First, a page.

The 104th Nebraska Legislature is now at the midpoint of its 60-day second session. In addition to some carryover legislation from last year’s session, 445 new bills have been introduced this year.
The Nebraska Catholic Conference has identified a number of bills of interest and concern. What follows is a brief overview of some of the key bills NCC is opposing and supporting.
LB 586 (Oppose) This bill would make “sexual orientation” and “gender identity” protected classifications under Nebraska’s employment laws. This bill was introduced last year and was debated for a few hours before being pulled from the agenda because of insufficient votes to advance it. It carried over to this year’s session and Sen. Adam Morfeld, its introducer, has prioritized it, guaranteeing it will receive further debate by the Legislature. Please contact your senator now and urge him/her to oppose this bill.
LB 1056 (Oppose) This bill, introduced by Sen. Ernie Chambers, proposes to legalize doctor-prescribed suicide. Proponents are relentless in their efforts to legalize assisted suicide state by state and they have some momentum after California legalized it last fall.
The Legislature’s Judiciary Committee conducted a public hearing on LB 1056 Wednesday, Feb. 24. Perhaps providentially, this is the same day as the Catholics at the Capitol event.
Please also send an email to Judiciary Committee members urging them to reject LB 1056. A list of Committee members is available atwww.nebraskalegislature.gov.
LB 943 and LB 944 (Oppose) These two bills, introduced by Sen. Matt Hansen, propose to replace the terms “husband” and “wife” with “spouse,” and “mother” and “father” with “parent” in all Nebraska statutes. These bills were prompted by the U.S. Supreme Court’s Obergefell v. Hodges ruling redefining marriage.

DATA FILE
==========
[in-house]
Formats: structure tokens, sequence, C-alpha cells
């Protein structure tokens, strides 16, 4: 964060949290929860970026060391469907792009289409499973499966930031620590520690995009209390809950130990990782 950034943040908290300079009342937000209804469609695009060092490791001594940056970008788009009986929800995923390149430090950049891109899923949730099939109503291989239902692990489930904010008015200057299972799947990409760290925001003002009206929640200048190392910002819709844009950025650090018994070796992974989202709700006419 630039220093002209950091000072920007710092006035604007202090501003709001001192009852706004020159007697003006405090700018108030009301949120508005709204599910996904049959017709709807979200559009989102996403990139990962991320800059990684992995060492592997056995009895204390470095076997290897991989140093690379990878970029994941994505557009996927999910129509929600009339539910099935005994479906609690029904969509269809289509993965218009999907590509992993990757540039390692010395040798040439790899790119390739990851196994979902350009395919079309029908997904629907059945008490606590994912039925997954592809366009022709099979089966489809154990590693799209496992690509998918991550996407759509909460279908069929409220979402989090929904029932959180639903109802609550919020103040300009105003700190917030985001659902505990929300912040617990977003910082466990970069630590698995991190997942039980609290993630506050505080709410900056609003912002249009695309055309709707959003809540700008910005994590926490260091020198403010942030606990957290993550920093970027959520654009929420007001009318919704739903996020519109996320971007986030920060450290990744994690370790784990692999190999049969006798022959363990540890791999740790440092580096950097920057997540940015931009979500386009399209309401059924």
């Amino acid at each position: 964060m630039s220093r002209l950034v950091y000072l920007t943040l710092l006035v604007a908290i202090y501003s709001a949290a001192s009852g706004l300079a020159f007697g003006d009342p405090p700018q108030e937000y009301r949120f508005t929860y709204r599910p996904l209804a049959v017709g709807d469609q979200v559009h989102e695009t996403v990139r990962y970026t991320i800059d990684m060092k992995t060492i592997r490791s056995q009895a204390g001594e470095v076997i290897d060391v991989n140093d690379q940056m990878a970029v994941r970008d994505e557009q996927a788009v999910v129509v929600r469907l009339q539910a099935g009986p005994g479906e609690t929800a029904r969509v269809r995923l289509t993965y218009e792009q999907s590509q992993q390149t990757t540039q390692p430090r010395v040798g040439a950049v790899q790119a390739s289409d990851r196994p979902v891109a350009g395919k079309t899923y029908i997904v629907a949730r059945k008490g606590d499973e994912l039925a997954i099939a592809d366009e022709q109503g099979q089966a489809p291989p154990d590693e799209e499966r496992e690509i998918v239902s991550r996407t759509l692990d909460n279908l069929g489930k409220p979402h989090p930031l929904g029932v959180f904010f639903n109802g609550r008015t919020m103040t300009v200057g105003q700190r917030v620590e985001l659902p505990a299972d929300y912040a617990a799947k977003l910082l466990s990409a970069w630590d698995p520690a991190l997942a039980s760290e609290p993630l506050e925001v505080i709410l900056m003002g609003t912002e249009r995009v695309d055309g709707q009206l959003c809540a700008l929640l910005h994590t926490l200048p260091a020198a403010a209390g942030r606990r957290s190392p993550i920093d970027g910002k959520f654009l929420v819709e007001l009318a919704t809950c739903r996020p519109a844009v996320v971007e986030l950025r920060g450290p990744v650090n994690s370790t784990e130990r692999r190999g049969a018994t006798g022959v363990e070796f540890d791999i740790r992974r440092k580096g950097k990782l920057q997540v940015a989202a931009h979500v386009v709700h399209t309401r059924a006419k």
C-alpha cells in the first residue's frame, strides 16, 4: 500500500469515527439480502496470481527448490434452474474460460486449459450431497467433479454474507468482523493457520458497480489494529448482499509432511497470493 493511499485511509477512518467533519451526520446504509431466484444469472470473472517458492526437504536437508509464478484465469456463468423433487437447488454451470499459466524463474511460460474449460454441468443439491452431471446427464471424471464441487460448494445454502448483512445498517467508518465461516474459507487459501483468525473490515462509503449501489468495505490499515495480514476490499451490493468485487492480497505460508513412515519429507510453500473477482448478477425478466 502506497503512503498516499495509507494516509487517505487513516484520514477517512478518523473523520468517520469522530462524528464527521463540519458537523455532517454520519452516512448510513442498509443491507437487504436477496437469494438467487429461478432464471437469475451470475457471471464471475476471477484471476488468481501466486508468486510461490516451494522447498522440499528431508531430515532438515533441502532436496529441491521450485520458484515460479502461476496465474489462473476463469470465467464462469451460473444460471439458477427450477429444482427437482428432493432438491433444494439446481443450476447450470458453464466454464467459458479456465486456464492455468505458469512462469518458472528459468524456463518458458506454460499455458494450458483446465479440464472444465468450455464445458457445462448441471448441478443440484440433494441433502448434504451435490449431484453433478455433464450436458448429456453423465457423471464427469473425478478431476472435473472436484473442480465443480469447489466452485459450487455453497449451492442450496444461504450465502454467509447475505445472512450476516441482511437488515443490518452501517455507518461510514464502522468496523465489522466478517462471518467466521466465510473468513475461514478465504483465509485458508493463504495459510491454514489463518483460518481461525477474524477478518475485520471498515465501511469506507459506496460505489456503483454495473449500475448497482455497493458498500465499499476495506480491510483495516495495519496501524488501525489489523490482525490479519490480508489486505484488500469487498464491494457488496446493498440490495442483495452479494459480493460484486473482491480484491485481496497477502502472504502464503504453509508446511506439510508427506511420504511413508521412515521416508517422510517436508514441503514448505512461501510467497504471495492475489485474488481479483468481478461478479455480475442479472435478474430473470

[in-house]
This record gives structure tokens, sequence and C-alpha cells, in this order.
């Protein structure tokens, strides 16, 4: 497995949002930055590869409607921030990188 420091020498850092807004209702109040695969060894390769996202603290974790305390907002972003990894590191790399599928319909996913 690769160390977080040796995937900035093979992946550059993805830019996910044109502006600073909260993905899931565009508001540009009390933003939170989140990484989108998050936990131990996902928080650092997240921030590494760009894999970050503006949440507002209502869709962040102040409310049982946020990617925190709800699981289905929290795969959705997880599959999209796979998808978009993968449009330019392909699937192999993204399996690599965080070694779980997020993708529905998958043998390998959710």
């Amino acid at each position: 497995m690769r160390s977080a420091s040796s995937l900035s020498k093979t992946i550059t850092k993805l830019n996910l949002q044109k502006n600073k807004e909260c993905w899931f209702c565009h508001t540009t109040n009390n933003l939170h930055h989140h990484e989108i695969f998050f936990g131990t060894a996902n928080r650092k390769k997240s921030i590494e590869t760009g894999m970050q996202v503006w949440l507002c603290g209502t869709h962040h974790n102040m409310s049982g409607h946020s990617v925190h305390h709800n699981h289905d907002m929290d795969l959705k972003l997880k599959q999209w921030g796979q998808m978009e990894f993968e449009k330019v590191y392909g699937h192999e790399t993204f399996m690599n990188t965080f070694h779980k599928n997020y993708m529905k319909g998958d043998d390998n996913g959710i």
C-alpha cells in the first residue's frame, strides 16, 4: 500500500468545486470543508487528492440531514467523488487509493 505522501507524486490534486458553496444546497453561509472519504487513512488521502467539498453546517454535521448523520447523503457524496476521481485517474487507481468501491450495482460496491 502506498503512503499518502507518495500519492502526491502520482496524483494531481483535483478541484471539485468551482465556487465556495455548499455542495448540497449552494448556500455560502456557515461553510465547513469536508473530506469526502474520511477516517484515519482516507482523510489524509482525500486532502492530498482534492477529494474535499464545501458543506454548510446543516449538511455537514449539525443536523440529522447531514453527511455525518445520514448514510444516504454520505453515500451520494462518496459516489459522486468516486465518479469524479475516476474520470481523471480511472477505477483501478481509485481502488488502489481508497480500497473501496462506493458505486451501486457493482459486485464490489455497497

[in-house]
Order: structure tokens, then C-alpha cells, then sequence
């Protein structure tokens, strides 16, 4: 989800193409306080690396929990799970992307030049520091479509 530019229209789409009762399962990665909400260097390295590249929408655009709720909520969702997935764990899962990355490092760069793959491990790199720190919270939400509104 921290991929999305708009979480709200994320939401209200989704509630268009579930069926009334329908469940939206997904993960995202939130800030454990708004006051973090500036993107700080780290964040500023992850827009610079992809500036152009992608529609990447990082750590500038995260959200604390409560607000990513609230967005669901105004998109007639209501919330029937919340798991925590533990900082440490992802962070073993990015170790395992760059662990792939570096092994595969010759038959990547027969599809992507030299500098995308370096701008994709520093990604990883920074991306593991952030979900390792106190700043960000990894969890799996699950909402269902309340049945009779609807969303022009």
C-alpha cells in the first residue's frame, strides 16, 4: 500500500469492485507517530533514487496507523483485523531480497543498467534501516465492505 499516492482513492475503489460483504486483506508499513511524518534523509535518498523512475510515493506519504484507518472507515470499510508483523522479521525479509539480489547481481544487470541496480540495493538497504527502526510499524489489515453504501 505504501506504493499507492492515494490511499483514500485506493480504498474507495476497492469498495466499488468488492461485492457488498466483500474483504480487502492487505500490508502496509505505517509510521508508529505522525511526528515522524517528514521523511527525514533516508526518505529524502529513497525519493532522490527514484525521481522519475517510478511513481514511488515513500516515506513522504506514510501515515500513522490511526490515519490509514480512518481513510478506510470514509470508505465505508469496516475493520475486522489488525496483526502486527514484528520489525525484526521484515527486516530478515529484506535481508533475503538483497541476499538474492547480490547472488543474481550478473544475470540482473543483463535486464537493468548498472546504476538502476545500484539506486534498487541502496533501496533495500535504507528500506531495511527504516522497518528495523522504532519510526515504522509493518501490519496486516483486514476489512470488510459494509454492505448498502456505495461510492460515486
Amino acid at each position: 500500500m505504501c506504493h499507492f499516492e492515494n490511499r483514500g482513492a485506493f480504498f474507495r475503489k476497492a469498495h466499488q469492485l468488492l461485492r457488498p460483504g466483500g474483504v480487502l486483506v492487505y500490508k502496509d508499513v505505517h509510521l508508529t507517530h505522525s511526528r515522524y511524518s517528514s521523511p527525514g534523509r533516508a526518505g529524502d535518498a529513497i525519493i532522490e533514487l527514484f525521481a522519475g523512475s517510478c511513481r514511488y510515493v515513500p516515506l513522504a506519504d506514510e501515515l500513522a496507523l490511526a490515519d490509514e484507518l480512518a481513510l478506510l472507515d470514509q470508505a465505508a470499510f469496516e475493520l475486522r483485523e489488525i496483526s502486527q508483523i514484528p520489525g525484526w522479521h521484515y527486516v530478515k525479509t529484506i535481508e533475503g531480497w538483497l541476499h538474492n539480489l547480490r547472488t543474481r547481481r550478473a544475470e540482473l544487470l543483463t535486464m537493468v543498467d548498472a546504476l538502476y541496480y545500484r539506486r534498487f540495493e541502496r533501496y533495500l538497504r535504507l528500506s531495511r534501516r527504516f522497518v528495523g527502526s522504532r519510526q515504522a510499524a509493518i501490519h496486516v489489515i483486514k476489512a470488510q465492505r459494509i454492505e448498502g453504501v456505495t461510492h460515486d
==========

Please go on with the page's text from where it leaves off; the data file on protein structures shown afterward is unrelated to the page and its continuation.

The Conference opposes any changes made to conform Nebraska’s statutes to Obergefell. Five Supreme Court justices wrongly declared same-sex unions to be the equivalent of marriage. Nebraska should not ascribe moral legitimacy to an erroneous judicial opinion by enshrining that opinion in the state’s democratically–passed laws.
LR 389 CA (Oppose) This bill, introduced by Sen. Burke Harr, proposes to place on the ballot in November the question of whether Nebraskans want to remove the Constitutional amendment that recognizes marriage as a union of one man and one woman. This bill was also prompted by the Obergefell ruling.
LB 975 (Support) This bill, introduced by Sen. Mark Kolterman, would prohibit the state from taking an adverse action against a foster care or adoption provider for declining to provide a child welfare service that conflicts with the provider’s sincerely held religious beliefs.
Child placing agencies in other states have been forced out of providing services to children because of policy decisions made by state or local government which lacked protections for faith-based agencies.
LB 767 and LB 768 (Support) Both of these bills were introduced by Sen. Tommy Garrett. LB 767 would ban “dismemberment abortions” commonly referred to as D&E (Dilation and Evacuation) which involves dismembering a living unborn child and removing it, piece by piece. LB 768 would authorize a “Choose Life” license plate in Nebraska.
LB 701 (Support) Introduced by Sen. Heath Mello, LB701 removes the sunset provision on a program that that allows recipients of Temporary Assistance to Needy Families (TANF) to use hours the recipient spends working toward an associate’s degree, diploma, or certificate to count toward the recipient’s work activity requirement.
LB 1036 (Support) Introduced by Sen. Kathy Campbell, this bill proposes reforms to payday lending businesses. It would allow affordable payments over time and cap the interest that can be charged at 36 percent per annum and maximum monthly maintenance fee of $20.
Information on these and other bills can be found online at www.necatholic.org. On our website you can also sign up for Catholic Advocacy Network Nebraska which will keep you informed on these important issues and give you an easy opportunity to make your voice heard.
Posted on Thu, February 25, 2016
by Marge Buescher